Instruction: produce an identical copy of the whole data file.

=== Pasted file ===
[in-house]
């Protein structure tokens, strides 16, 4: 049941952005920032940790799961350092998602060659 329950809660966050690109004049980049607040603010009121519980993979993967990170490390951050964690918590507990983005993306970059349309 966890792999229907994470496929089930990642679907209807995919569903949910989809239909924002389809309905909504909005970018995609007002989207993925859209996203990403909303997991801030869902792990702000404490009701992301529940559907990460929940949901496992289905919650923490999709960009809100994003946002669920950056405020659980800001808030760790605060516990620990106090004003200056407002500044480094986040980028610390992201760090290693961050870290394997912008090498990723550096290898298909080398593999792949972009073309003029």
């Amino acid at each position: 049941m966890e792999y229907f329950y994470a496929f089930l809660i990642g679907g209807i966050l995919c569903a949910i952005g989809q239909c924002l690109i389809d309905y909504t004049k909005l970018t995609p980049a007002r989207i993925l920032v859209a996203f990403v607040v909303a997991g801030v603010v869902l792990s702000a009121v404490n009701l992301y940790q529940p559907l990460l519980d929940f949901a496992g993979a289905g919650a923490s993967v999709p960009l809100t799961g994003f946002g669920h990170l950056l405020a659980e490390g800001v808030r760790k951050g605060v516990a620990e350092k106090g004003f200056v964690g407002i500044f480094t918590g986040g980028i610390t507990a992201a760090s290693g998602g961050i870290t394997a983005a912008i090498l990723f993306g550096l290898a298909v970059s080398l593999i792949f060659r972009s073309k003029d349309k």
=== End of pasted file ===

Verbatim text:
[in-house]
């Protein structure tokens, strides 16, 4: 049941952005920032940790799961350092998602060659 329950809660966050690109004049980049607040603010009121519980993979993967990170490390951050964690918590507990983005993306970059349309 966890792999229907994470496929089930990642679907209807995919569903949910989809239909924002389809309905909504909005970018995609007002989207993925859209996203990403909303997991801030869902792990702000404490009701992301529940559907990460929940949901496992289905919650923490999709960009809100994003946002669920950056405020659980800001808030760790605060516990620990106090004003200056407002500044480094986040980028610390992201760090290693961050870290394997912008090498990723550096290898298909080398593999792949972009073309003029």
């Amino acid at each position: 049941m966890e792999y229907f329950y994470a496929f089930l809660i990642g679907g209807i966050l995919c569903a949910i952005g989809q239909c924002l690109i389809d309905y909504t004049k909005l970018t995609p980049a007002r989207i993925l920032v859209a996203f990403v607040v909303a997991g801030v603010v869902l792990s702000a009121v404490n009701l992301y940790q529940p559907l990460l519980d929940f949901a496992g993979a289905g919650a923490s993967v999709p960009l809100t799961g994003f946002g669920h990170l950056l405020a659980e490390g800001v808030r760790k951050g605060v516990a620990e350092k106090g004003f200056v964690g407002i500044f480094t918590g986040g980028i610390t507990a992201a760090s290693g998602g961050i870290t394997a983005a912008i090498l990723f993306g550096l290898a298909v970059s080398l593999i792949f060659r972009s073309k003029d349309k």